Viewpoint: Politico exaggerated link between climate change and food ‘nutrient collapse’

Rajeev Varshney

Politico offered the following headline, The great nutrient collapse, The atmosphere is literally changing the food we eat, for the worse. The article that followed reviewed a meta-analysis that was thought-provoking but did not go as far as Politico’s enticing header.

[While] the bottom line in the meta-analysis is that rising atmospheric CO2 alters the composition of plants, the Politico article leaves out some of the subtlety of the findings.

  • The changes in the range of about an 8% decrease in mineral composition were found in CO2 concentrations of 689 ppm. Lower CO2 ppm were associated with more moderate reductions, extrapolating to our current levels, the mineral decrease was perhaps 4%.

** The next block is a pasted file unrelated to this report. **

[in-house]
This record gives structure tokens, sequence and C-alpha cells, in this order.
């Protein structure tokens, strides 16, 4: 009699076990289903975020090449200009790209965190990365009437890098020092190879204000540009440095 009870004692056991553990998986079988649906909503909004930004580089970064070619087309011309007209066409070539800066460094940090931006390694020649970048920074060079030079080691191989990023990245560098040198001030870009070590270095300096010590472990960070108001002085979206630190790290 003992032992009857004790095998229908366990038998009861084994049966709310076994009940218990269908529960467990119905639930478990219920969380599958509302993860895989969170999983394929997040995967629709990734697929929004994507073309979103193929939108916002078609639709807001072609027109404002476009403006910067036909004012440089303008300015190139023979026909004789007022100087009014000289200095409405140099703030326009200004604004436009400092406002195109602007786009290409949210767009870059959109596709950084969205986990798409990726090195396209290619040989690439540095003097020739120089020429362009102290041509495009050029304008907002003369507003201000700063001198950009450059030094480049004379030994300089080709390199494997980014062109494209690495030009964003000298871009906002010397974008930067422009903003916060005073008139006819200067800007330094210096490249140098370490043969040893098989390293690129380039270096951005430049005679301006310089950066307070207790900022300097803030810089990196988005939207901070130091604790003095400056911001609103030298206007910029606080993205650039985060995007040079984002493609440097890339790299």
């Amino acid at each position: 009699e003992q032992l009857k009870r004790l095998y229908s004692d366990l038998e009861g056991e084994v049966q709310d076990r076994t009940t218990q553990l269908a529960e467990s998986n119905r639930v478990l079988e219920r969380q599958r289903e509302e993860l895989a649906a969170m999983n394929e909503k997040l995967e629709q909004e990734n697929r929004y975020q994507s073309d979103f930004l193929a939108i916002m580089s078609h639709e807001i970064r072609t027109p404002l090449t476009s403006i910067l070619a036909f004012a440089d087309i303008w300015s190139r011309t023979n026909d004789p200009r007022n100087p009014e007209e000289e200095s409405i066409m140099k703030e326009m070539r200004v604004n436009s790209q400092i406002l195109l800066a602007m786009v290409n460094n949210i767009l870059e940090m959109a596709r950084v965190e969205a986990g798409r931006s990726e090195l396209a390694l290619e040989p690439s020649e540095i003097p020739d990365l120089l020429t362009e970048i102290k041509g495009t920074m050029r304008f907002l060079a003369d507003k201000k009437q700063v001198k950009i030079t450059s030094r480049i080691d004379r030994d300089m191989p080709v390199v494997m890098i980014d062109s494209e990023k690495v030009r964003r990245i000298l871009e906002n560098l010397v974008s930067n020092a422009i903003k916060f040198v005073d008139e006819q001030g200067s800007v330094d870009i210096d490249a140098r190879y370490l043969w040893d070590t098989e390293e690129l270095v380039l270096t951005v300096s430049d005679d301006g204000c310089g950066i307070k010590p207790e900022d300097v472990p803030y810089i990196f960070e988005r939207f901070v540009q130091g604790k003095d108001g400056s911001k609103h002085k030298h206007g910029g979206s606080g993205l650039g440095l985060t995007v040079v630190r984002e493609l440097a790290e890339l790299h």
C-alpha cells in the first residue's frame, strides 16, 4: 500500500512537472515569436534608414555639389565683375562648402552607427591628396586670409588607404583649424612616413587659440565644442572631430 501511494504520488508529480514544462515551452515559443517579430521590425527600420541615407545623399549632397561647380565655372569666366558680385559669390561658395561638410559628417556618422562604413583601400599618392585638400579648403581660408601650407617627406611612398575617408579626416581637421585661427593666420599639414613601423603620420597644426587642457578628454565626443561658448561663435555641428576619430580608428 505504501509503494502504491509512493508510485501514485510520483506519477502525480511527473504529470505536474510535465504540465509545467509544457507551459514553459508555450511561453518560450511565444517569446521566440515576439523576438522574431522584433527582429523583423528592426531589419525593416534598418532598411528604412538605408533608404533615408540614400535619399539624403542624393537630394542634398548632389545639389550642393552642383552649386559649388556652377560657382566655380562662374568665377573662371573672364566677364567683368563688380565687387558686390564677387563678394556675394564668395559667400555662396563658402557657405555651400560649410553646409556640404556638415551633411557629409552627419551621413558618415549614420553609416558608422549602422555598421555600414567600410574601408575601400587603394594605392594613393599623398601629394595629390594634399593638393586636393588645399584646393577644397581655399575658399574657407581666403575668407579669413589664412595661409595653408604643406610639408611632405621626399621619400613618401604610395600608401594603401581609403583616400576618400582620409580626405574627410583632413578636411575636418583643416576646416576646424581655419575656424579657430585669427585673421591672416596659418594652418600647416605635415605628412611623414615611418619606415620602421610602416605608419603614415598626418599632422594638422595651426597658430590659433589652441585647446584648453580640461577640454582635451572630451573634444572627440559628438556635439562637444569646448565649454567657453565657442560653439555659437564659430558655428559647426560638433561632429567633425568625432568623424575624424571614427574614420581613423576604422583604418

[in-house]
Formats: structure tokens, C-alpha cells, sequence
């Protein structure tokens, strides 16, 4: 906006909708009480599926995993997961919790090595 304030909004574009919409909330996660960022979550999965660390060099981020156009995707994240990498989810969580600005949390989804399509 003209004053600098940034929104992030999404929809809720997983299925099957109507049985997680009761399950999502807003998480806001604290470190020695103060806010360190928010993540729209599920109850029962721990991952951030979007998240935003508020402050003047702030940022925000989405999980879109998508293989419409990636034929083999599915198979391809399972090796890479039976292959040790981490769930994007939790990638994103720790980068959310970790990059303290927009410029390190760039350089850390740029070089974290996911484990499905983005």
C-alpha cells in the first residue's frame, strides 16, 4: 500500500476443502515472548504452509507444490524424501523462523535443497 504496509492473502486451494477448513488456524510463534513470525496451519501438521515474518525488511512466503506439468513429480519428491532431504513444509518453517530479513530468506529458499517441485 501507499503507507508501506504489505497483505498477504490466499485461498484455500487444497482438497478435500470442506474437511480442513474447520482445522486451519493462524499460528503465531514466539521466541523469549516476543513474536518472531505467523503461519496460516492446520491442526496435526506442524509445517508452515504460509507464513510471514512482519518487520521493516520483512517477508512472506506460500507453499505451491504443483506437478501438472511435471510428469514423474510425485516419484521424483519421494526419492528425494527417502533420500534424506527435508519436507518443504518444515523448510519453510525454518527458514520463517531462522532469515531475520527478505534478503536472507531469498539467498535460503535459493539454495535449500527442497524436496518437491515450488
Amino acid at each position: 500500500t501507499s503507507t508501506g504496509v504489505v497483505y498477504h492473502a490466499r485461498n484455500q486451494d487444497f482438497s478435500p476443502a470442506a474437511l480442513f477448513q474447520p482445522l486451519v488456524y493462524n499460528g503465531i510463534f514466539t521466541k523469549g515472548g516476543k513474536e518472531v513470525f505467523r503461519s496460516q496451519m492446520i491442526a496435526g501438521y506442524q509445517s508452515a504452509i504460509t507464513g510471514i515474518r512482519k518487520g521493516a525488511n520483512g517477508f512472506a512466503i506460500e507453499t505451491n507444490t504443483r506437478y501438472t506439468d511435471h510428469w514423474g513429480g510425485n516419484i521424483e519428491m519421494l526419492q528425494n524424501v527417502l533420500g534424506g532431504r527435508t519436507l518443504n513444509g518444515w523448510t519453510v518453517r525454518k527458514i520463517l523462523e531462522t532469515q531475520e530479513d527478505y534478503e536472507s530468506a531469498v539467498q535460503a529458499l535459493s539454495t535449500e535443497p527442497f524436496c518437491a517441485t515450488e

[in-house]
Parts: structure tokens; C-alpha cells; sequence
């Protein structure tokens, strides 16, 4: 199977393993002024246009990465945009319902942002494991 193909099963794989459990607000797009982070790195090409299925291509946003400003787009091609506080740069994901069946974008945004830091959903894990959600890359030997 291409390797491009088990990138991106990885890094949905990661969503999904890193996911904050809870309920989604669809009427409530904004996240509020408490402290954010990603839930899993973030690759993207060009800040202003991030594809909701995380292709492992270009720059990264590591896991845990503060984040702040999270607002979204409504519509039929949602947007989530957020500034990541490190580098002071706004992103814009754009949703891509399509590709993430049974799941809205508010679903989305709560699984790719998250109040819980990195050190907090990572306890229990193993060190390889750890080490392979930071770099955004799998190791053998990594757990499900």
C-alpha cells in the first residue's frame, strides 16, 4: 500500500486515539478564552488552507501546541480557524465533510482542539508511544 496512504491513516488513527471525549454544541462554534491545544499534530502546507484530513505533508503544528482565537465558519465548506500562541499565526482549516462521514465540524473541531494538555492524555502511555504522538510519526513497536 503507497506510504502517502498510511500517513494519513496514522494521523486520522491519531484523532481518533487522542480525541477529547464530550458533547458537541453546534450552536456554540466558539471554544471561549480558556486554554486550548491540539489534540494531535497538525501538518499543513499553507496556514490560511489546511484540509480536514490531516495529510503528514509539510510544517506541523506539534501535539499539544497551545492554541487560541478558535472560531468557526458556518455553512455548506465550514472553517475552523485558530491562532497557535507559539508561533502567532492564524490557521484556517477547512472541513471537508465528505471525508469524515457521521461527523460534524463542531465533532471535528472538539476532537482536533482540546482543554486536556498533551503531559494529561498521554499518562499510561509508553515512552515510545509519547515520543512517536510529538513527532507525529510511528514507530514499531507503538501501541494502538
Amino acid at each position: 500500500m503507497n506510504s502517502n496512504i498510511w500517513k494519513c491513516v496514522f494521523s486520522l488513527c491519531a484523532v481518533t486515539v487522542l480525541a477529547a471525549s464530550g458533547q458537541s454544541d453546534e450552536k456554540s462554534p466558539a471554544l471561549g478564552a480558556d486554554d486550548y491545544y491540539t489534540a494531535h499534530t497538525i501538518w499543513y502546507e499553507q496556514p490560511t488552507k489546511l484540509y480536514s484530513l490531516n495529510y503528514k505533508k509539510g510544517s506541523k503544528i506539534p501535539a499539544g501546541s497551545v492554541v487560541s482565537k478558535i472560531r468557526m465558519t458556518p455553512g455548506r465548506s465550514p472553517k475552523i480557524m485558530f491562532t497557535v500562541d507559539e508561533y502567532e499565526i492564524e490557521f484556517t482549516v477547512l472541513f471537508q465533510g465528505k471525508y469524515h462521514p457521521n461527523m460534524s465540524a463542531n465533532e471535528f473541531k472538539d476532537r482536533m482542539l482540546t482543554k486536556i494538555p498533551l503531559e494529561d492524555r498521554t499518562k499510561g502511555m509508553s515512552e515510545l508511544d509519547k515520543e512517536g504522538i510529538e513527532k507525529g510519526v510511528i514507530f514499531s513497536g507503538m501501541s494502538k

• The mineral decreases were greater in the leafy components of the plants, not the edible portions so again the actual mineral decrease in the plants entering our food chain is lower, say a 2% decrease

[Irakli] Loladze [the meta-analysis’ author] goes on to argue that the increasing carbohydrate component of plants could be responsible for the increased weight gain in the population. The article makes clear that this is conjecture, a thought experiment. Politico misses that subtlety. The paper includes the concerns of the peer reviewers, who initially rejected the paper.

The GLP aggregated and excerpted this article to reflect the diversity of news, opinion and analysis. Read full, original post: Politico’s ‘Great Nutrient Collapse’ (Perhaps More Of A Droop)

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